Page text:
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"You're a poo-poo head!"..."No, you're a poo-poo head" - Sticky for handbag swinging

theoriginalphantom

MIA
Book Reviewer
I once held in my hand a million rupiah.

Which equated to sixty quid at the time...

:rolleyes:


When I was in Angola a can of coke was 500,000 Kwanza, the USD was the preferred currency there, Somewere I still have a handful of 500,000 notes.
They've reissued the currency (under the same name ) at least once since then
 
200 Lire a week? Just how old are you, fella?

MsG

Hey Bugsy:

FELLA.JPG
 

RBMK

LE
Book Reviewer
On my first day at school, my gran gave me a St Christopher medal as it would "keep me safe" crossing the one busy road on my 5 minute walk. It's the only medal I've ever been given. Still, I'm one up on Bugsy.
 

OneTenner

LE
Book Reviewer
Well, if he says it's not true, it probably is. So I had a look. And lo. He's been n spelling a familiar East German greeting wrong for eight years. Un ******* believable. No wonder he got shirty, the meltdown at Bugsy Towers must have been bloody epic when he realised.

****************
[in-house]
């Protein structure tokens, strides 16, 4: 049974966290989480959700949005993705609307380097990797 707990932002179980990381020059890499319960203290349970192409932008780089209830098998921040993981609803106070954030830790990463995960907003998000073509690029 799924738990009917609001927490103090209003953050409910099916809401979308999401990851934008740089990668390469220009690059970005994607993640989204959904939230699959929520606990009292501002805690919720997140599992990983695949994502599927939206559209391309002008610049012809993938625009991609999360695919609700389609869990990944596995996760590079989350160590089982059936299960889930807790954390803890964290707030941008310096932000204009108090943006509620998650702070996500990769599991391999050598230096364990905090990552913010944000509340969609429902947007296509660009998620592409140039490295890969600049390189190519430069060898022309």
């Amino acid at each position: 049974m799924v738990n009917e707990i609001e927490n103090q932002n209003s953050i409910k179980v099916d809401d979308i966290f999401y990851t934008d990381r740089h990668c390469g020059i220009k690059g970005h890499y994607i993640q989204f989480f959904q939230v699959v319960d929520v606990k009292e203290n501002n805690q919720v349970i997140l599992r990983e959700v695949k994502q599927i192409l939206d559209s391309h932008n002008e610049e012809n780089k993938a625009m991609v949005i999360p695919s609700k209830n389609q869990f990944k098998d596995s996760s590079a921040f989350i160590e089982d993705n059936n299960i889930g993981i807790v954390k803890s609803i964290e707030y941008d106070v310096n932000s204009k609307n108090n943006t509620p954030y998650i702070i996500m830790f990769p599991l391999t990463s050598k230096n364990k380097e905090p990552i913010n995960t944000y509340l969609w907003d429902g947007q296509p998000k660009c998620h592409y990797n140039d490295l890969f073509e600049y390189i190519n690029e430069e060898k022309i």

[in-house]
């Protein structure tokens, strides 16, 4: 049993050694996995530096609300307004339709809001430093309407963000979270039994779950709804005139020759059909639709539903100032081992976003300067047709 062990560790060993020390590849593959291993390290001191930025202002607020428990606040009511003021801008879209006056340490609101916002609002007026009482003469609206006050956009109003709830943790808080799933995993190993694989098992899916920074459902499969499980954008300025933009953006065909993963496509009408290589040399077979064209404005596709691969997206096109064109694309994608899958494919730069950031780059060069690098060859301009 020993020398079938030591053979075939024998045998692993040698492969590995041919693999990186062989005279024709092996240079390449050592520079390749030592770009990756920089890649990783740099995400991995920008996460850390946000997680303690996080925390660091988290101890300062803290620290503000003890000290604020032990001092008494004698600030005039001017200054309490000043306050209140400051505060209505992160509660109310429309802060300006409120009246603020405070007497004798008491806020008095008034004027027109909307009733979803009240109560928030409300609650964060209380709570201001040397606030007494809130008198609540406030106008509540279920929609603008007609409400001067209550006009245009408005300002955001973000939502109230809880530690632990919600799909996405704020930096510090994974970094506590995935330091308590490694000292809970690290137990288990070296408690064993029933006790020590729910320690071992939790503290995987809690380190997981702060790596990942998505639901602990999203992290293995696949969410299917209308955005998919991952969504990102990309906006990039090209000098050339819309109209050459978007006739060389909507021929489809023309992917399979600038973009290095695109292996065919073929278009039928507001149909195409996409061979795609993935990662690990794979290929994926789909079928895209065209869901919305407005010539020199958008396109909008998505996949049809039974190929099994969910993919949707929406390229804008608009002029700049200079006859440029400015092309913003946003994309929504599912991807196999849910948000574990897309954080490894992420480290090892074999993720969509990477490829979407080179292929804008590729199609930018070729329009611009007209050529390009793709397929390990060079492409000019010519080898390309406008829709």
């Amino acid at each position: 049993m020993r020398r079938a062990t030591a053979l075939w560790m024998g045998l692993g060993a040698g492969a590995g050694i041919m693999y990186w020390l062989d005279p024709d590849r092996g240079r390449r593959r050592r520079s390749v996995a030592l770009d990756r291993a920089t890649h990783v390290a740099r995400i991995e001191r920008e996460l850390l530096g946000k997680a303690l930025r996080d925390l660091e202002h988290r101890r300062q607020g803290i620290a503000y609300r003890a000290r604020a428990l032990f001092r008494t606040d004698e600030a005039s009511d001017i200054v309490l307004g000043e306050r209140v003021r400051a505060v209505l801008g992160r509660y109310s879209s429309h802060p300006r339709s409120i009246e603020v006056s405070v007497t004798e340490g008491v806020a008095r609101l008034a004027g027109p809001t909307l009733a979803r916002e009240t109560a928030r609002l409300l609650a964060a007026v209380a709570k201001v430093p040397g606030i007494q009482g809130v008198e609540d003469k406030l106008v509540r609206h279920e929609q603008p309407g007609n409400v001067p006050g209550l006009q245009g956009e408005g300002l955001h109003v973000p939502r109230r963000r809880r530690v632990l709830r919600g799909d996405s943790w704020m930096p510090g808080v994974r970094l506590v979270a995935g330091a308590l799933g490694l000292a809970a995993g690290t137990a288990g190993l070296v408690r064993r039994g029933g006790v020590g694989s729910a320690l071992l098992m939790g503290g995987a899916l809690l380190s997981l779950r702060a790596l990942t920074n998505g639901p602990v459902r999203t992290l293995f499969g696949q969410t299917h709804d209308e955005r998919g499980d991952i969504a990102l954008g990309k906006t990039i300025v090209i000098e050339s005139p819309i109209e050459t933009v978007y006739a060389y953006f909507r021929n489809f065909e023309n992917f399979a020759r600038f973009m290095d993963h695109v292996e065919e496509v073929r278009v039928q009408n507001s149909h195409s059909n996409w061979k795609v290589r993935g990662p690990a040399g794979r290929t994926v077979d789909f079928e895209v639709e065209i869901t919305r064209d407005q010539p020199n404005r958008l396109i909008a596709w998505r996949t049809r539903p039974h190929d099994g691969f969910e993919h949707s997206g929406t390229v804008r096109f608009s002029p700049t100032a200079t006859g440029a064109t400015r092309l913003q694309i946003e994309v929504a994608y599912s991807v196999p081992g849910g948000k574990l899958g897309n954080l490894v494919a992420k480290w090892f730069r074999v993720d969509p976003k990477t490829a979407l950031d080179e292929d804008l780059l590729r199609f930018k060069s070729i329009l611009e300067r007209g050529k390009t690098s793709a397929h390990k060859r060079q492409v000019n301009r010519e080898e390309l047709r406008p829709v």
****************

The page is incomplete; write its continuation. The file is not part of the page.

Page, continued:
I nipped across to Nottingham this morning to see his HMO.... I found this
1600594020154.png


That was some triggered meltdown :mrgreen: :mrgreen: :mrgreen:
 
Did you come in your shattered pants when you were in the Signals in Baghdad when no other bugger was there?

That’s not fair. He was CP to two RMP remember. With their L9s.

I was so busy concentrating on the RoE violation that he had committed, slotting someone for coming round a corner and giving him a dirty look, that I failed to notice the whole ‘Baghdad’ thing.